More banks could fail as a result of the government's plan to test the health of prospective recipients before doling out new federal aid -- and maybe that's part of the point, analysts say.
The government will require so-called "stress tests" for banks with at least $100 billion in assets as a means of determining whether they need capital, Treasury Secretary
said in unveiling the next stage of the financial bailout plan on Tuesday. While Geithner was vague on exact details of the plan, the stress test could be used as a way to allow certain financial institutions to fail, says Quincy Krosby, chief investment strategist at The Hartford.
"There seems to be a growing concern that perhaps we do need to allow banks to fail if the systemic risk and the ensuing doesn't replicate what happened after
demise," she says.
Nancy Atkinson, a senior analyst at Aite Group, an independent research and advisory firm, also says she suspects "there could be some more banks that, rather than be bailed out, could fail."
"I think that the government is going to be looking very closely at the asset base of each of these banks and ... looking at the write-offs and reserves for loans and making sure they're adequate," Atkinson says. "Where the surprises are going to come is when they really have to dig into these items."
Geithner said the new bailout plan sets up a Financial Stability Trust that evaluates pressure on banks and offers them capital assistance based on that evaluation. In addition, Geithner proposed a joint public-private investment fund of up to $1 trillion to begin valuing troubled "legacy" assets on banks' balance sheets.
Furthermore, the program expands the previously announced Term Asset-Backed Securities Lending Facility (TALF), which will facilitate lending by buying existing securities. The program will also provide support to families facing foreclosure and work to stimulate small-business and community lending.
The possibility of bank failures as a result of the stress tests is one of several concerns regarding the new bailout package. Markets tanked on Tuesday taking down large banks such as
Bank of America
. Bank investors were hoping for a government-led "bad bank" that would buy up toxic assets still weighing down financial institutions' balance sheets, rather than the hybrid, public-private fund.
The government's plan to incentivize
to purchase the bad assets has been ill received over confusion as to what would be fair pricing for the assets.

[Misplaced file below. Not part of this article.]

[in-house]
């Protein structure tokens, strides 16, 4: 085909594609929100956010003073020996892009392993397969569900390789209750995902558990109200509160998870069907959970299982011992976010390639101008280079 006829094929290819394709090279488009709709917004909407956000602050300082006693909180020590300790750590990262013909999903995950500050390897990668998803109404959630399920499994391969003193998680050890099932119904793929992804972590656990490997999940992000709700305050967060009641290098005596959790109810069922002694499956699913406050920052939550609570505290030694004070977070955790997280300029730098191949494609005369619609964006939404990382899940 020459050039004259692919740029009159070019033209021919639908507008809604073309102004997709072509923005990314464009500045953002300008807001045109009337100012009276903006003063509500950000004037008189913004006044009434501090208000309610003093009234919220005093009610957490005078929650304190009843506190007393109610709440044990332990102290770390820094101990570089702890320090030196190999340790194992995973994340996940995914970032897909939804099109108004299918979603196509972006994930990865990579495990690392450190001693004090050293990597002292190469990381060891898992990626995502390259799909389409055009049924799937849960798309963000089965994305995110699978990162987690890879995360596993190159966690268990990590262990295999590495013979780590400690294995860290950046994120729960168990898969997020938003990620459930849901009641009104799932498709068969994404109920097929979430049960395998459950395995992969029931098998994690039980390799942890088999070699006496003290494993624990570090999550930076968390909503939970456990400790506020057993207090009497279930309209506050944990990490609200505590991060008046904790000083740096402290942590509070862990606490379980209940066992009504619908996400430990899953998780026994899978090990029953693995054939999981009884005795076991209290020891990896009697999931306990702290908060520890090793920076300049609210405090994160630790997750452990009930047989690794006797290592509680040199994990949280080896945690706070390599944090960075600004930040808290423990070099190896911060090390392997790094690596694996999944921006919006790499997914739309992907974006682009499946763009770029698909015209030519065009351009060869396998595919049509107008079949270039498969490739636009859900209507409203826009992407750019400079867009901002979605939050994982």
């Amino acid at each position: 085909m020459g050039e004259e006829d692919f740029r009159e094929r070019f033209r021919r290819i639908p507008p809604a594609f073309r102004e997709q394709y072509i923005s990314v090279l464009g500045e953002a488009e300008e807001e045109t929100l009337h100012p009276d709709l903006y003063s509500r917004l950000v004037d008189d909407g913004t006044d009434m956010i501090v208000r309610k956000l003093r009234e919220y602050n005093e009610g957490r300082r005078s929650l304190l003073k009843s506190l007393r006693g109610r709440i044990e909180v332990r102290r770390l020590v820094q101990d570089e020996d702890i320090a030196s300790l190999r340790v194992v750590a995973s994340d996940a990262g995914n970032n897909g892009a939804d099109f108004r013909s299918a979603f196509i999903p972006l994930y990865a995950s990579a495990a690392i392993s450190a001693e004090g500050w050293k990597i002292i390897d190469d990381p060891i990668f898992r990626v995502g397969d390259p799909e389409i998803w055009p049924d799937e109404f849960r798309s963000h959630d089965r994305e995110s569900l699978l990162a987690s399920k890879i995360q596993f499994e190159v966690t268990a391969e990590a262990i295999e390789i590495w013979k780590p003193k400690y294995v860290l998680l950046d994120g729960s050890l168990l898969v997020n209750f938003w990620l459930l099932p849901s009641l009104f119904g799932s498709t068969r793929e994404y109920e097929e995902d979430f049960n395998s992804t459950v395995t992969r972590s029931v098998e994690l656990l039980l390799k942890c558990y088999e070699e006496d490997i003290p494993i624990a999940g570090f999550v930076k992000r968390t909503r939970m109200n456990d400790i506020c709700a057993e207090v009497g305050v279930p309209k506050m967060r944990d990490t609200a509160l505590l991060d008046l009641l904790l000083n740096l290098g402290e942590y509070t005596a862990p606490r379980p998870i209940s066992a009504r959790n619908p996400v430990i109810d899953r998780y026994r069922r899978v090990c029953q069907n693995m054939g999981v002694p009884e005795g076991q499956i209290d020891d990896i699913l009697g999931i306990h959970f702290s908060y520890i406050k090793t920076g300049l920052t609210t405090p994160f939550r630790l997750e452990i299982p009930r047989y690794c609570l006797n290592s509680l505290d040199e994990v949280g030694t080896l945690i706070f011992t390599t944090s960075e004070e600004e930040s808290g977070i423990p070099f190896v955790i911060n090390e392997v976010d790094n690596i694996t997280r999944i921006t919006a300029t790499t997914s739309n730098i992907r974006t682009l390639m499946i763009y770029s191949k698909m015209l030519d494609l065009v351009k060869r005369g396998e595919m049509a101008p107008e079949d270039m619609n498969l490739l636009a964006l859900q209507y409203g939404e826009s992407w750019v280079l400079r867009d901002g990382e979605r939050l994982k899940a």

"It's almost as if
the government want
s to do everything else but that, because that's the most difficult job," Krosby says.
Krosby says if the government's stress tests signal a break with its previous policy, which "has been, essentially, 'We're going to keep these institutions alive.'" Because of the shift in message, investors once again face uncertainty about the prospects of firms that have received bailout money, she says.
"Does that mean that too big to fail is no longer the orthodoxy?" she asks. "These banks will be trading vehicles until we decide: What do they mean? What are they doing, and what do they propose?"
Atkinson says the failures won't necessarily be the largest banks or the smallest community banks, but "there are still quite a few of them that we could find that are in financial trouble and they just haven't surfaced yet."
"I don't think that we bottomed out," she says. "I don't think we identified all of the problems on all the books yet."
Gary Townsend, the president and CEO of Hill-Townsend Capital, an investment management firm that focuses on bank stocks, says stress testing has long been employed by regulators. For Geithner "to include it in the context that he did ... struck me as an absurdity or, worse, a club that they would use to force companies to do irrational things."
"It could be that good things come out of the stress test," says Townsend, who is a former examiner with the Federal Home Loan Bank System.
He says that many times examiners are inexperienced and "use stress testing to force a bank to sell assets or sell subsidiaries and do things that are obstructive of value -- all because of a stress test
that yields a particular result."
Of course, given the accelerated pace of
, few would be surprised to see additional financial institutions go. Nine banks and thrifts have failed so far in 2009, compared with 25 failures for all of 2008. As of the third quarter, there are 171 "problem" banks on the Federal Deposit Insurance Corp.'s watch list.
One positive aspect of the stress test and the vague framework Geithner outlined is that it could serve as a means to better deal with a failure by a major institution -- which federal officials lacked when Lehman Brothers failed, and when the federal government stepped in and forced the sale of
to JPMorgan last March.
"The government is going to do its best job to make sure that the fallout from
failure by a major institution is contained," says Kevin Petrasic, a former Office of Thrift Supervision lawyer and senior associate with the Banking and Financial Institutions Group at law firm Paul Hastings. He said that an entity that buys bad assets could serve that function.
Such an institution could play the same role that the Federal Deposit Insurance Corp. currently plays with deposits, said Petrasic. The important thing, he said, is "probably not so much having an entity in place as much as having a plan in place."